8/9/2013 at 10:37 AM
Ah, tough decision! If it was me, I'd probably go for either of the single bead versions...and either the narrow or wide depending on how big my room was!
Alex
8/9/2013
Well, we see eye to eye on so many things with old homes that I wouldn't be surprised if we end up going this way.
8/9/2013 at 11:24 AM
Just reading that gave me the heeby jeebies about tile. I kept thinking "DON'T DO IT! DON'T DO IT!" Looks like you guys had the same though. I like the look of tile but the cost and the work involved don't seem to be worth it.I'm not great at picking profiles but honestly think you can't really go wrong with any of them.
Alex
8/9/2013
Hah, that's funny that you could see us heading for the cliff.
8/9/2013 at 11:25 AM
I love the direction you're going in! Subway tile is definitely a classy and classic choice, but so is wainscoting! I don't think you can go wrong either way. I have plain old off the Home Depot shelf bead board in my bathroom and love it. And after 4 years of use (in a bathroom with humidity issues), it's held up wonderfully. It's probably just to the point now where some caulk touchups are necessary.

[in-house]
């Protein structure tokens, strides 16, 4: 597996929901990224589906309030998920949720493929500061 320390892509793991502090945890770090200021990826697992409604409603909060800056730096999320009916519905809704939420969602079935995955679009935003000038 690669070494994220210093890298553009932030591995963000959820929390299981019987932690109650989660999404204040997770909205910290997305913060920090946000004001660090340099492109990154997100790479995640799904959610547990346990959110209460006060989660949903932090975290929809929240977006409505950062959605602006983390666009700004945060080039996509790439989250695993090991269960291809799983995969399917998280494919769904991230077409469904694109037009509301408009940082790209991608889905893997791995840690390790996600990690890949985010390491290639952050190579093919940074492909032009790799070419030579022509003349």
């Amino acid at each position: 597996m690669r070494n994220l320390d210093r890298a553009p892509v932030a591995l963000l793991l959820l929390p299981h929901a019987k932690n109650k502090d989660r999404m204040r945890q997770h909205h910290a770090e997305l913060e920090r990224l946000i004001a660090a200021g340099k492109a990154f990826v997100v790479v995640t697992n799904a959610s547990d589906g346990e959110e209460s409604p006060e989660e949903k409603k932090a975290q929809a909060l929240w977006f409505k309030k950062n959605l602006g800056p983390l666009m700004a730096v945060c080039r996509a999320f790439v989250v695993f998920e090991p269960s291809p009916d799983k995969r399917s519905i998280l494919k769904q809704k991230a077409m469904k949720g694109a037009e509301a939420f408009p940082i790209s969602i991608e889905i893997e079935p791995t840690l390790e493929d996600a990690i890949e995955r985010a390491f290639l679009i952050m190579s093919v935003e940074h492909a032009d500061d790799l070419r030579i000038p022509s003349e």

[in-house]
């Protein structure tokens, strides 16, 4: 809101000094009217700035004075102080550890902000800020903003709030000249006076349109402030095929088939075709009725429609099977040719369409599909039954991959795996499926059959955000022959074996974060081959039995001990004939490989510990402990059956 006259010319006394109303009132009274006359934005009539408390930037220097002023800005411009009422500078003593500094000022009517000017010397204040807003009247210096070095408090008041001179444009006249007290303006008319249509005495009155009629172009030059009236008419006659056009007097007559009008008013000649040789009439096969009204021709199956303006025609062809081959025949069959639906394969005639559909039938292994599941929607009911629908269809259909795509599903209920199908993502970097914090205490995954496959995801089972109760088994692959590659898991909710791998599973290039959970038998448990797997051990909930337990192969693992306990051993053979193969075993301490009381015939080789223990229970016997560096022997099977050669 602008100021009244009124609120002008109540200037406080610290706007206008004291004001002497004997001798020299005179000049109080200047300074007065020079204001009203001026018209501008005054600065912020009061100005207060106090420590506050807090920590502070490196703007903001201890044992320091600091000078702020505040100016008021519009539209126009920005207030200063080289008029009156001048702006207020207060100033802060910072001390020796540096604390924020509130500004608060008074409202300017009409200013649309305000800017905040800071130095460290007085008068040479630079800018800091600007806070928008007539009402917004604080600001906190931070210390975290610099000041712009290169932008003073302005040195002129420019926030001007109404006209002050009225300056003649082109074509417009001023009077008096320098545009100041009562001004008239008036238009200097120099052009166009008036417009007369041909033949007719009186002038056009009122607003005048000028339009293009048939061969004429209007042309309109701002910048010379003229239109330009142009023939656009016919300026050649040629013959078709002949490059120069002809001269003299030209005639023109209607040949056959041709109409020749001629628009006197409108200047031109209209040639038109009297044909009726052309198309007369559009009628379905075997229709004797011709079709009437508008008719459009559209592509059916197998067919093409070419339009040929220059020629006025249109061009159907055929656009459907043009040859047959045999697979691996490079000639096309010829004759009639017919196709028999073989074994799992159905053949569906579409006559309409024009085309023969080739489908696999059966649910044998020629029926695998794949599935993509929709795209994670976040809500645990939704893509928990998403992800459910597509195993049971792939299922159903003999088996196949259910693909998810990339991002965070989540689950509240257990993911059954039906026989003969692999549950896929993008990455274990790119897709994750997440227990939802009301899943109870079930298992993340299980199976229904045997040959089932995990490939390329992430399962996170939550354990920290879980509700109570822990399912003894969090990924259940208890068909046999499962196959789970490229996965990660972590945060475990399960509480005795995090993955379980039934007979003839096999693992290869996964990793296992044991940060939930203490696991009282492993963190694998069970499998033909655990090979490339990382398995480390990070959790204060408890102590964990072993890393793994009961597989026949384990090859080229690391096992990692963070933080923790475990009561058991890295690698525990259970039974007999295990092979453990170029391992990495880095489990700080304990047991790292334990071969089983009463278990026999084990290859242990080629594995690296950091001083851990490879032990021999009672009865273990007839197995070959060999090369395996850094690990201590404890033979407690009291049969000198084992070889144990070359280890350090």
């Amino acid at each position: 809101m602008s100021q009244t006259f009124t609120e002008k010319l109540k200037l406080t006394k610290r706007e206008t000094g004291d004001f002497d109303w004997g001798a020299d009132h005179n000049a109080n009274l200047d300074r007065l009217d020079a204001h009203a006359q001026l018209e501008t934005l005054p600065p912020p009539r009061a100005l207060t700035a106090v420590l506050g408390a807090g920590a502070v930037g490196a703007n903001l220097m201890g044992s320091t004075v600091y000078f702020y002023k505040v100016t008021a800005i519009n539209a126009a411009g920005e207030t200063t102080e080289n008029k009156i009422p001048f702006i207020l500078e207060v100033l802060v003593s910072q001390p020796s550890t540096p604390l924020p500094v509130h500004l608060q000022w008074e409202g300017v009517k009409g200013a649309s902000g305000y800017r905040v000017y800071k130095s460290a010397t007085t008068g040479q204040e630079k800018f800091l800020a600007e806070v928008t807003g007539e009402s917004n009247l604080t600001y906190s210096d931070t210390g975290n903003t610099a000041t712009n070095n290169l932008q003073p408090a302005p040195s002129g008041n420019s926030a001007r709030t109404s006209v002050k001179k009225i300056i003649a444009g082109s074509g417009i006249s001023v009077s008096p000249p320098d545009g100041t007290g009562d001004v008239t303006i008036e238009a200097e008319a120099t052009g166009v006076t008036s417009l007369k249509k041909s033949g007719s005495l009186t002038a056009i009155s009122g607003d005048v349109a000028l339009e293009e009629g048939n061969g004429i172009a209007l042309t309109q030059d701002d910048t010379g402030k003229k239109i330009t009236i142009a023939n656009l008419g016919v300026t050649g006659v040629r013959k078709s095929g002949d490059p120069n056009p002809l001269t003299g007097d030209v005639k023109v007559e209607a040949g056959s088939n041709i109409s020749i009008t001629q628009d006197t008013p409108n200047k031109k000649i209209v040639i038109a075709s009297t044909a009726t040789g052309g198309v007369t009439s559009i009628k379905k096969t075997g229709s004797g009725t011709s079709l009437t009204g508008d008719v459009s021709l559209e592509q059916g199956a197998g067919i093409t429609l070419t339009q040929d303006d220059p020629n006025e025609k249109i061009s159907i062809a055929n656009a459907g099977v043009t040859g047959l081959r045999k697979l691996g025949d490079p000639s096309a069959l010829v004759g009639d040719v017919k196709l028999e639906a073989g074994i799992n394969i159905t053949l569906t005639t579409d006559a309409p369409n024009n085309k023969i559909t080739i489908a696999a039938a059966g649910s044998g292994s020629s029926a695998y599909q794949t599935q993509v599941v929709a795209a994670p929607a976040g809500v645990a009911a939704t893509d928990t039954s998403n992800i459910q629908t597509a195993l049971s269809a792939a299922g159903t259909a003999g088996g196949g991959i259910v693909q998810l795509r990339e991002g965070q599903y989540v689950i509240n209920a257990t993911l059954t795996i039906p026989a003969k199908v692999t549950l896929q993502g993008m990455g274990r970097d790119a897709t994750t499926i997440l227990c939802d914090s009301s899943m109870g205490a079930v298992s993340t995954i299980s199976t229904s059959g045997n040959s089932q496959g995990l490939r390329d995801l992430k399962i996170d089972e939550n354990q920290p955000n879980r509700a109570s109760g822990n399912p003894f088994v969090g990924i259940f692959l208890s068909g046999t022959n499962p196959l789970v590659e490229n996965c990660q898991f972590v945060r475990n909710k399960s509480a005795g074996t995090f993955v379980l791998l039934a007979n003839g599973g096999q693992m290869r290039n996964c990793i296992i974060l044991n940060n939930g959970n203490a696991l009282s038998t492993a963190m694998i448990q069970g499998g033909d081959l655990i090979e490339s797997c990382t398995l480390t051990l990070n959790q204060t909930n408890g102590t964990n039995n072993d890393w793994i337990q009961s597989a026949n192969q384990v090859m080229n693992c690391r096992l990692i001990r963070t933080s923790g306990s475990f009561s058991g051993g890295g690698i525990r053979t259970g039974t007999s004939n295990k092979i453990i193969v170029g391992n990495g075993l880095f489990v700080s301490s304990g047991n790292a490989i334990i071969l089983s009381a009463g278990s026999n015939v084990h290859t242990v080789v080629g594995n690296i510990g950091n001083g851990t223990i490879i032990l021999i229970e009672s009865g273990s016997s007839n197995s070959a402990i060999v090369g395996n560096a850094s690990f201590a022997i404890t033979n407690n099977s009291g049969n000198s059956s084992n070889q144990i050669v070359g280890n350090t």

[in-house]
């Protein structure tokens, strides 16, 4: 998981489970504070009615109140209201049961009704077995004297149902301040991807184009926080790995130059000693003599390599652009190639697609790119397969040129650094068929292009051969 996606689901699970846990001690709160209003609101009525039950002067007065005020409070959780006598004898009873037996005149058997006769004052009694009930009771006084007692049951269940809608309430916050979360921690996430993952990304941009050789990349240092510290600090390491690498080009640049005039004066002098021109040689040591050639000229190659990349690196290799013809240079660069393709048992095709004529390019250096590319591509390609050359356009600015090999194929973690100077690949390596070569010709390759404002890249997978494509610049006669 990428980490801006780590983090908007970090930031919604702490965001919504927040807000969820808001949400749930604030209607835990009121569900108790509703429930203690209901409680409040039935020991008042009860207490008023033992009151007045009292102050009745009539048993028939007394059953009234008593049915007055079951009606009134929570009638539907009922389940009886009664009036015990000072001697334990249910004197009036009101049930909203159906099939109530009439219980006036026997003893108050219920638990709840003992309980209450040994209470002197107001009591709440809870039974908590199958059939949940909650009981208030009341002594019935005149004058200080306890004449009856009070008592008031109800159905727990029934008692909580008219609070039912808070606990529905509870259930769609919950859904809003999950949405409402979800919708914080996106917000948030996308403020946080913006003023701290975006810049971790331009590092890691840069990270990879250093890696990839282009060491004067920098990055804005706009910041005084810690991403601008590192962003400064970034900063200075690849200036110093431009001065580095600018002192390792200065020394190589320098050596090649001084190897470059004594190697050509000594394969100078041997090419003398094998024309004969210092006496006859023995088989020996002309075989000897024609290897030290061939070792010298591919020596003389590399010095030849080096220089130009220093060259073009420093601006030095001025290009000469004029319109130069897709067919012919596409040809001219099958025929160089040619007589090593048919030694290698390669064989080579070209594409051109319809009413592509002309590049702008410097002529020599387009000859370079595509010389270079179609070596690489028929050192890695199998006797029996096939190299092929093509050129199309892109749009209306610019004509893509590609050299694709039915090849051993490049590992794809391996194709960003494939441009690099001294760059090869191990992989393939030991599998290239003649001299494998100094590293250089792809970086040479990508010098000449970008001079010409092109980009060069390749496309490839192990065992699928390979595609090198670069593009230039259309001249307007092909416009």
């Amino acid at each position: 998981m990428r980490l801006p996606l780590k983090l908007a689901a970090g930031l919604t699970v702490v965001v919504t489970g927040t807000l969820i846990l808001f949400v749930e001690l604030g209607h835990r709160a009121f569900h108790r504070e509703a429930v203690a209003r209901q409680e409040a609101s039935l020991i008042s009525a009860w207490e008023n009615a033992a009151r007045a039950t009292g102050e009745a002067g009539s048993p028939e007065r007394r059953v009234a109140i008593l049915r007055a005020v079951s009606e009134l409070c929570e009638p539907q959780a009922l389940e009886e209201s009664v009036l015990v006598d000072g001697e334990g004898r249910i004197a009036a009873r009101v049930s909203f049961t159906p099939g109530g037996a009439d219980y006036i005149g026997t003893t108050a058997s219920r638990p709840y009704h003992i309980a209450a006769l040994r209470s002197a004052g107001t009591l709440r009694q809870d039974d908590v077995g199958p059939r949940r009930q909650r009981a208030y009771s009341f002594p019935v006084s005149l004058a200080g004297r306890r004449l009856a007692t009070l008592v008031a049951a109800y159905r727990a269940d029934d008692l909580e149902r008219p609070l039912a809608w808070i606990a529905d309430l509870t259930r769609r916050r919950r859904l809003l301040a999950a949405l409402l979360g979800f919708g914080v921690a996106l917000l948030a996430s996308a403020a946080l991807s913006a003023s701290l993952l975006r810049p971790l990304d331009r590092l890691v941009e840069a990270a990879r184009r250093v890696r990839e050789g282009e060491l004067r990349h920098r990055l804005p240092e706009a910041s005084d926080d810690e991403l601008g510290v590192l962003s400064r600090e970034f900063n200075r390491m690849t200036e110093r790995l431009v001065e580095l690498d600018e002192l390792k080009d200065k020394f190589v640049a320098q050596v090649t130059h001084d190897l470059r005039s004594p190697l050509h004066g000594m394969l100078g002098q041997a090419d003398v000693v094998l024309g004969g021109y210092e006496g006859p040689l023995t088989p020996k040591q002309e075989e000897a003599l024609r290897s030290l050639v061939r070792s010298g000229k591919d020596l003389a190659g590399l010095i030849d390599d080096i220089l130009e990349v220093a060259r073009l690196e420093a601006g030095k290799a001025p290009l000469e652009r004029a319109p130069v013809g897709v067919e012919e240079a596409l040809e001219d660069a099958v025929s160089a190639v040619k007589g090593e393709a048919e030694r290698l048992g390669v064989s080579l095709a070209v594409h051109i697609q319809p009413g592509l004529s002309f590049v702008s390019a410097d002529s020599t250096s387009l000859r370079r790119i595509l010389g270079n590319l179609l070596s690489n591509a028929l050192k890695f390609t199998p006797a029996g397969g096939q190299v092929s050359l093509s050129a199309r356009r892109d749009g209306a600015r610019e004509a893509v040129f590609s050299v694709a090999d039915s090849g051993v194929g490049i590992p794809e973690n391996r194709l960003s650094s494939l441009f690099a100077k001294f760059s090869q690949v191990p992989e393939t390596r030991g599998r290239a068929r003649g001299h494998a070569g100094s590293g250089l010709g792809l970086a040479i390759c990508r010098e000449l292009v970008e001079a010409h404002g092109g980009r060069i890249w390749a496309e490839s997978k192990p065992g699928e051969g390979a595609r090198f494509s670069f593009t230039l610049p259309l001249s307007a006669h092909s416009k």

I like all of the profiles you all have shown here. In my opinion wider planks lends itself to a more causual, cottage look and narrow planks are a bit more dressy (like in your inspuration picture). Of course, that can all change depending on the other elements in the room, but I think a more narrow plank (regardless of number of beads) would be a better choice for your home.
Alex
8/9/2013
Great to know you're still liking yours. That's always that concern lurking in the back of your mind. The idea that it looks good now but in a few years you'll look at it and say "What was I thinking?"
Deb
8/9/2013 at 11:45 AM
My favorite is WC 101. Why have you decided on handmade tile for the shower? We did handmade tile in our kitchen but did not in the bathrooms because of the cost. I could tell the difference between the two prior to being installed, but once installed it is much harder to notice the differences.